I enjoyed my pound of Heart Attack Grill burgers, much more so than some other highly touted fast food burgers such as the ones at Five Guys. While the Heart Attack half pounders still weren’t thick enough to have been done rare, they did have a hand-made look to them and tasted great.
As usually happens with such large burgers, though, the bun did not hold up well. By the time I was finishing up, what was left of the bottom of the bun was falling apart from the fat and catsup of the sandwich. I ordered my double bypass without cheese. The illustration shows it with the cheese. That is an amazing amount of food.
I breezed through most of the double bypass but slowed down near the end and was sweating profusely, my eating mates told me. The last bite was a challenge to finish but once done, I did not feel stuffed and debated going for more fries, which I didn’t, thinking better of that.
The grill, as might be expected, doesn’t list calorie counts on its Web site or its menu. Watching calories is not in any way, shape or form what this place is about. Trying to pin it down, I found one site that puts the quadruple bypass, two pounds of meat plus bacon and cheese, at more than 8,000 calories.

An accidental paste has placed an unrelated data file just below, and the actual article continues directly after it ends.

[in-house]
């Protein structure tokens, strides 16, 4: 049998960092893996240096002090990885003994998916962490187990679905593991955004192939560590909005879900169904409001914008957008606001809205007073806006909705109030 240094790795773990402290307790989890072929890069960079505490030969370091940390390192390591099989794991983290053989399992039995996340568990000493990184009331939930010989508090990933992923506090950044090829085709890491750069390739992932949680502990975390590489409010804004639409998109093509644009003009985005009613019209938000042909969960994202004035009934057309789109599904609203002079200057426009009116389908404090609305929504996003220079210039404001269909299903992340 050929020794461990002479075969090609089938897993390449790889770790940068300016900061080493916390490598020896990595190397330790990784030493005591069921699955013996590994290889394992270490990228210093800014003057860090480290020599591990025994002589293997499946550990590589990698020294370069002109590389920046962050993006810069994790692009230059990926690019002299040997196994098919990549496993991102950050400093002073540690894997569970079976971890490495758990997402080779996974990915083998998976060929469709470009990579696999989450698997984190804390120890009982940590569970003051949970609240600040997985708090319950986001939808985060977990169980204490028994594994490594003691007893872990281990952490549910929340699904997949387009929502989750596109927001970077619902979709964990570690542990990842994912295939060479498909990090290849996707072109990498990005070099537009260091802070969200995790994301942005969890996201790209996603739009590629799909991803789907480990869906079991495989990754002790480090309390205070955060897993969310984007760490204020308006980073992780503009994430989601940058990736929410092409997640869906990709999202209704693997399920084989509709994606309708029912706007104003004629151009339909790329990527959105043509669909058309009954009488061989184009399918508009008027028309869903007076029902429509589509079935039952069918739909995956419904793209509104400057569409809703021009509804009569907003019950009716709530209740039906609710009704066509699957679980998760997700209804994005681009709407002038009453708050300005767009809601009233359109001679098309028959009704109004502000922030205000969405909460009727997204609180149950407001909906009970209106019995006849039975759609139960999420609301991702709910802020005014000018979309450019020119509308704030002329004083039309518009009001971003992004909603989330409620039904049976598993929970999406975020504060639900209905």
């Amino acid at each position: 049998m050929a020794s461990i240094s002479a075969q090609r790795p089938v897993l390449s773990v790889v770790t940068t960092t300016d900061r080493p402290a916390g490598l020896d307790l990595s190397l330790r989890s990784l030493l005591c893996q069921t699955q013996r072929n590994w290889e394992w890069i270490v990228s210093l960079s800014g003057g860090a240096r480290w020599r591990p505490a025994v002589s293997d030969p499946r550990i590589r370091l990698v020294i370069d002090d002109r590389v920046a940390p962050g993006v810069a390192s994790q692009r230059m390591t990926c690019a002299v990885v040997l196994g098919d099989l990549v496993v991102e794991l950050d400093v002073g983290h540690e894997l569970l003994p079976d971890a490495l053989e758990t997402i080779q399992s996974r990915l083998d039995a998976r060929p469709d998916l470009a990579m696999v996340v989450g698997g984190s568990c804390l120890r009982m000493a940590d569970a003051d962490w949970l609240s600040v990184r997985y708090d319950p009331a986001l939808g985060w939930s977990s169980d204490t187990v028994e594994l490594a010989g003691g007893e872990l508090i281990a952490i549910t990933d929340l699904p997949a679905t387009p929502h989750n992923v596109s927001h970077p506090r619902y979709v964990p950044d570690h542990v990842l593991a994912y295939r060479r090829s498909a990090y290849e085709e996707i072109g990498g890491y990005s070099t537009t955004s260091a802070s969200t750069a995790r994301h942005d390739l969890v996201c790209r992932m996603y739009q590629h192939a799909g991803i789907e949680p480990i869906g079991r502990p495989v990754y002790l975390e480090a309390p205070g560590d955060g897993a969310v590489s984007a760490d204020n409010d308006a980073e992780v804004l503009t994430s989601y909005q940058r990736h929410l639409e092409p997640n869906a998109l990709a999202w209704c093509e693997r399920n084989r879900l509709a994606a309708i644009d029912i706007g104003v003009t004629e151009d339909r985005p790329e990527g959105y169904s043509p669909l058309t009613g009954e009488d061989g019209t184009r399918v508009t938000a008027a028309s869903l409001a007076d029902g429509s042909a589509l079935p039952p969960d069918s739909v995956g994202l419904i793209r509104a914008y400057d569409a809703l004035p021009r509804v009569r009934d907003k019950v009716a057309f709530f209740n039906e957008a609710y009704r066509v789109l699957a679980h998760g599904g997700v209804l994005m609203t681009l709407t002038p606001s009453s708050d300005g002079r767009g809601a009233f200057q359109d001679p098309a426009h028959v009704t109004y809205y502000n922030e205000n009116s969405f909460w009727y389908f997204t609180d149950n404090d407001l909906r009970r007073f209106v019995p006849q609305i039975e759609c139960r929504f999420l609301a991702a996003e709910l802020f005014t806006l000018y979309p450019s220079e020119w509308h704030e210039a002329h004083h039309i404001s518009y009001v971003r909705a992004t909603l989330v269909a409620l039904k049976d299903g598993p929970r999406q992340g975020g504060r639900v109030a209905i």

Using LoseIt, I put the calorie count of the pound of meat I had, I’m assuming its an 80/20 blend, at about 1,229 calories. Add the bun at another 240 calories and the total is 1,469 before any catsup, pickles, etc. I used a lot of catsup to help it down, so I was easily going over 1,600 or so calories. I’m not sure how to estimate the calorie count for those fries, I’m guessing at least 500 calories but it was likely more.
Was it worth it? Come back tomorrow to read about my beef hangover the next day.
This kind of eating is actually dangerous. John had an angioplasty last year and left the blog in December. His doctor severely restricted John’s diet on salt, fat and sugar, a high price to pay for overindulgence. You can read about his departure in Notice Anything Different?